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tiplied on the body of a single shilling from the age of sixteen to the age of seventy-two; one day he heard a woodman going by in summer, at which season they stock themselves with fuel for the winter; he agreed with him at the lowest rate possible, but stole from the poor man several logs with which he loaded himself to his secret hiding hole, and thus contracted, in that hot season, a fever; he then sent for the first time for a surgeon to bleed him, who asking half a livre for the operation, was dismissed; he then sent for an apothecary, but he was as high in his demand; he then sent for a poor barber, who undertook to open a vein for three pence a time; but, says this worthy economist, How often, friend, will it be requisite to bleed? Three times, said he. And what quantity of blood do you intend to take? About eight ounces each time, answered the barber. That will be nine pence!—too much, too much, says the old miser: I have determined to go a cheaper way to work: take the whole quantity you design to take at three times at one time, and that will save me six pence; which being insisted on, he lost twenty-four ounces of blood, and died in a few days, leaving all his vast treasures to the king, whom he made his sole heir. Thus he contracted his disorder by pilfering, and his death by an unprecedented piece of parsimony,
THEORETIC SPECULATION. The attention of philosophers and naturalists was at a certain period long and ardently excited by a number of fossil skeletons discovered in a marsh on the banks of Ohio. These were considered at the time as bones of the elephant, but afterwards proved, by an eminent and indefatigable anatomist, not to be remains of that animal, but of a species of the carnivorous kind, more enormous in bulk, and now wholly extinct or unknown.
The subject has been scientifically investigated by an ingenious German and well informed mineralogist, Mr. Raspe, who has resided long in England; he controverts some of the positions of the learned professor, and others he apparently confirms: but the difficulty of accounting for animals, no longer existing in countries where they seem at a certain time to have been numerous, still remains to be explained; it has escaped the sagacity of Gmelin, the genius of Buffon, and the minute research of Daubenton.
A modern theorist of a lively and eccentric cast has, in his own
f sixteet ning by in I for the but stole Felf to his season, a ced him, he then
he then for three friend nd what
opinion, easily solved the mystery, by supposing that the bones in
But, romance out of the question, is it not possible to account for
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ed, by f that
AN EXAMPLE FOR JUDGES,
Sir John Fitz-JAMES, Kt., was born at Redlinch in Somer-
He died in the thirtieth year of king Henry the Eighth; and although there be now none left at Redlinch of his name and
family, they flourish still at Lenson in Dorsetshire, descended from Alured Fitz-James, brother to this judge, and to Richard bishop of London.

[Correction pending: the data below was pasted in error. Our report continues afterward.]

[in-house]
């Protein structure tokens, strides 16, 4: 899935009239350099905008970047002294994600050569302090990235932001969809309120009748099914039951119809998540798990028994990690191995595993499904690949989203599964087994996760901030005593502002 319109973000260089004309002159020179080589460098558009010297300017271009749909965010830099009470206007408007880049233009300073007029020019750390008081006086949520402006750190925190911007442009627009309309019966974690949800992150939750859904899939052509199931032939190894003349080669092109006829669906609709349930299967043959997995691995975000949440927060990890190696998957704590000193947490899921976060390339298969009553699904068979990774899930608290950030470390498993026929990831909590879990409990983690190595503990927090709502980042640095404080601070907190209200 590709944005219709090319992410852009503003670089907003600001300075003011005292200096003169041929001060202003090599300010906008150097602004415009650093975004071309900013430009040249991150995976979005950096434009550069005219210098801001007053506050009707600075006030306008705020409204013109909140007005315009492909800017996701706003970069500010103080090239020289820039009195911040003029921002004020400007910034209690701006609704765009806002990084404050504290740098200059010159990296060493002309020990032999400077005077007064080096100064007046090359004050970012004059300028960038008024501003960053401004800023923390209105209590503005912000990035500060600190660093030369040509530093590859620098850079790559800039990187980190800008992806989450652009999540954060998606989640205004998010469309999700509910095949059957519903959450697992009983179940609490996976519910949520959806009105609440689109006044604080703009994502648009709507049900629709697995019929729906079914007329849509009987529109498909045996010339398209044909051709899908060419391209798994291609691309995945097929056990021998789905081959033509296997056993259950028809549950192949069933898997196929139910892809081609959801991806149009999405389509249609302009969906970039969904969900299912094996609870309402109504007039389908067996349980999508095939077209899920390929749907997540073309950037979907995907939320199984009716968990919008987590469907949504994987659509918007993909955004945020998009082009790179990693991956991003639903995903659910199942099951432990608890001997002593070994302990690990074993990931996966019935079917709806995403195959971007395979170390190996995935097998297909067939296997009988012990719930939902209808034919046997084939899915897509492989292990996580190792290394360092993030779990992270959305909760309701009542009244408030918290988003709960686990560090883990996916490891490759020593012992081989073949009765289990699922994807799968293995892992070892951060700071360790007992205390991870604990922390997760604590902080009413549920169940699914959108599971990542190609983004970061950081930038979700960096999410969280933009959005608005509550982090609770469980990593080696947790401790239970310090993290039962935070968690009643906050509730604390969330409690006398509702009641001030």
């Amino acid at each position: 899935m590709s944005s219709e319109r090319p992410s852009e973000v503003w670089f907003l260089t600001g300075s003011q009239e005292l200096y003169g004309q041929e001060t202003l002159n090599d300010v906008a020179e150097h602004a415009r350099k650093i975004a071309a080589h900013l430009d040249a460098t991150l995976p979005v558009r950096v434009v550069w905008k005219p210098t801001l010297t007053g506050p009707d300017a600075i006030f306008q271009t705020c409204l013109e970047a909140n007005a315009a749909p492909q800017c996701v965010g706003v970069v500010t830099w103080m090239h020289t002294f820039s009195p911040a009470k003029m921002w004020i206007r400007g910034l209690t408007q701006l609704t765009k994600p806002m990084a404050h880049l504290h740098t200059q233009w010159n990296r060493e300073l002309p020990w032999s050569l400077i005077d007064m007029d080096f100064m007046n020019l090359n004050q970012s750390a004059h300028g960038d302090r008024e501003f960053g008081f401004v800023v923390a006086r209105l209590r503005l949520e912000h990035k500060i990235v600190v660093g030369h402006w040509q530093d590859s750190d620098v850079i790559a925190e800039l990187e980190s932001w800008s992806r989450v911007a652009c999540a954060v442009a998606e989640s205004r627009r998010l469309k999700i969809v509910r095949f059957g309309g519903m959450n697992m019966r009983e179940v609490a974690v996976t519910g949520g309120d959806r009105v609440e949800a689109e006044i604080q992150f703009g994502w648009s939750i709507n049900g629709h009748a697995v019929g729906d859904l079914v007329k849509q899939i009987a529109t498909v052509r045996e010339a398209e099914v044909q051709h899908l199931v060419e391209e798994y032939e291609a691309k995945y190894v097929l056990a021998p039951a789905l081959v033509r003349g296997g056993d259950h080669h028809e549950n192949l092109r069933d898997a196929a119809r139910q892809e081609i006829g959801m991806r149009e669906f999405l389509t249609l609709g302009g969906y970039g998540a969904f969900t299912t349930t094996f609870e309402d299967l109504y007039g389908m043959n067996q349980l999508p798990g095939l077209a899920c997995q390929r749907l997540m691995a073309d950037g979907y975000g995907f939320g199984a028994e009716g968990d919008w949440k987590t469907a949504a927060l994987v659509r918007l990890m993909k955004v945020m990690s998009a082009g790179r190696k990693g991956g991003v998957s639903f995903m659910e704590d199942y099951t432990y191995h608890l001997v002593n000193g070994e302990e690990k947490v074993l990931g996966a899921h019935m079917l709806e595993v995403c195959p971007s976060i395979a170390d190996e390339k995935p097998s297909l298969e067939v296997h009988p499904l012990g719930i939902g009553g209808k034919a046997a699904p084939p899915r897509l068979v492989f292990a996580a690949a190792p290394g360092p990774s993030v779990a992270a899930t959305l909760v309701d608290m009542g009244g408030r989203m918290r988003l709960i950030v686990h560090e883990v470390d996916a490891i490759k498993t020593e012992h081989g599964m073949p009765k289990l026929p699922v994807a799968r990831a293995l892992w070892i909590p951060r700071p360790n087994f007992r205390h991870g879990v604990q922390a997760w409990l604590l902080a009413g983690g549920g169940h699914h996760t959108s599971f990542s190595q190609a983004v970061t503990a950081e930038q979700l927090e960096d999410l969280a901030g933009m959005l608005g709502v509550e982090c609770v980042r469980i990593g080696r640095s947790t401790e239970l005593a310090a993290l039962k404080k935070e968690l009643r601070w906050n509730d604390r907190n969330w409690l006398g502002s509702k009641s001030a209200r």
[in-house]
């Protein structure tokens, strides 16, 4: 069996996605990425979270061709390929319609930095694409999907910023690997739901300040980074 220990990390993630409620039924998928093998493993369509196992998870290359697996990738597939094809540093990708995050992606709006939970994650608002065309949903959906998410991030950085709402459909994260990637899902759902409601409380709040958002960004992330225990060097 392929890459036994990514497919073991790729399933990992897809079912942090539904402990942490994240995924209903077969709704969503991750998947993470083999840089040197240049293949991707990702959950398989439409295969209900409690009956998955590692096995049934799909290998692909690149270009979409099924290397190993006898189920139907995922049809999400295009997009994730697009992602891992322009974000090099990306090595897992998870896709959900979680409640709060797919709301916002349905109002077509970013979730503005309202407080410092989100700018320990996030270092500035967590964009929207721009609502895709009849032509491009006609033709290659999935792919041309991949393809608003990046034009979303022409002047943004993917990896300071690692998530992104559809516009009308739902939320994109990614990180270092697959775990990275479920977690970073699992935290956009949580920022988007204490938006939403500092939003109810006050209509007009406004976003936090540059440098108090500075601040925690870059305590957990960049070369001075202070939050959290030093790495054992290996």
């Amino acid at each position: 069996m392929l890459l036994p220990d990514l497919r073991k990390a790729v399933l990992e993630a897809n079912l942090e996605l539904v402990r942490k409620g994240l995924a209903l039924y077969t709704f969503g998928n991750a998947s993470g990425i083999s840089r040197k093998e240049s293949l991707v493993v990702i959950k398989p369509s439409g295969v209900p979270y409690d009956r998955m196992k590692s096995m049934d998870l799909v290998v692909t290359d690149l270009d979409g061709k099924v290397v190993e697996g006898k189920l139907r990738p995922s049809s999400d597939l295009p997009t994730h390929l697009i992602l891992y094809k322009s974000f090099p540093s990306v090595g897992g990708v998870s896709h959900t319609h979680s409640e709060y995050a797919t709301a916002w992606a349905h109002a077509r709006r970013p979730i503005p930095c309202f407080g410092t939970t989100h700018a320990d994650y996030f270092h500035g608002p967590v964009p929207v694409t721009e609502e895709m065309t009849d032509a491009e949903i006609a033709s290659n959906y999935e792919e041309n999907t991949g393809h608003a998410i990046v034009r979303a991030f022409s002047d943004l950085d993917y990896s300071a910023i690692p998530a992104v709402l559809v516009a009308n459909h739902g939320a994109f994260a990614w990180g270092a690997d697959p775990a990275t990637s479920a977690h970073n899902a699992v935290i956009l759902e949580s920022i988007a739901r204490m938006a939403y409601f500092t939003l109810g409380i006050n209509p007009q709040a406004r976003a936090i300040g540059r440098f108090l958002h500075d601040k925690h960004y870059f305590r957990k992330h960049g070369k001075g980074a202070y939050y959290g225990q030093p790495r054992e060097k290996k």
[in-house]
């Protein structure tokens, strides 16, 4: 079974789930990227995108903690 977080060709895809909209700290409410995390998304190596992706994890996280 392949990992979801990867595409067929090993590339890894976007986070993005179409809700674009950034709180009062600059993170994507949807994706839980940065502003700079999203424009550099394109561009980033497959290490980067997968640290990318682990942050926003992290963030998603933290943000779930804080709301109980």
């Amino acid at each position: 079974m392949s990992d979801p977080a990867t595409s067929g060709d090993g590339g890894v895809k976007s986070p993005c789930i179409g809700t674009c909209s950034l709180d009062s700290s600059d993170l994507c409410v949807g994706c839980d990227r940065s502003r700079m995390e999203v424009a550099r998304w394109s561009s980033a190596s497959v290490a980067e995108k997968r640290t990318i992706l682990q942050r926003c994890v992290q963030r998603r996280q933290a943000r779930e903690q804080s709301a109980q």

The two main principles that guide human nature (saith judge Dodderidge) are conscience and law: by the former we are obliged in reference to another world, by the latter in relation to this. Priests and judges are the dispensers of these principles: no prince more unhappy in priests than king Henry (whose unhappiness it was, that all the piggle, prevarication, and imposition of his time was in the pulpit); none more happy in his judges, (to whose reason his people were more willing to submit, than they were to hearken to his clergy's instructions), among whom none more renowned than sir John Fitz-James, who so fearful of the very shadow and appearance of corruption, that it cost his chief clerk his place but for taking a tankard, after a signal course of 15001. a year, wherein he had been serviceable, though not as a bribe, but as a servility.* Cæsar would have his wife without suspicion of lewdness, and Fitz-James his servants without the appearance of corruption, What was law always, was then a resolution, neither to deny, nor defer nor sell justice. When our judge came upon the bench, he knew no more than Melchisedeck or Livi, father or mother, neither friend nor interest: for when his cousin urged him for a kindness, come to my house (saith the judge), I will deny you nothing, come to the king's court and I must do you justice: and when the attorney general bespoke his favour in a public cause, trouble not yourself, (said he), I will do the king right: the king is cast, the attorney expostulates; the judge satisfieth him, that he could not do his majesty right, if he had not done justice.
His prudence so tempered his zeal for his sovereign, that he overstrained not the prerogative to bring in fears and jealousies of tyranny on the one hand; and his integrity so balanced his popularity, that he never depressed it to broach bold opinions and attempts of liberty, on the other: complying with none of those humors that an imaginary dread of oppression, or a dangerous presumption of freedom, may transport irregular excesses either for the one, or against the other. As his majesty was secured by his loyalty, so his subjects were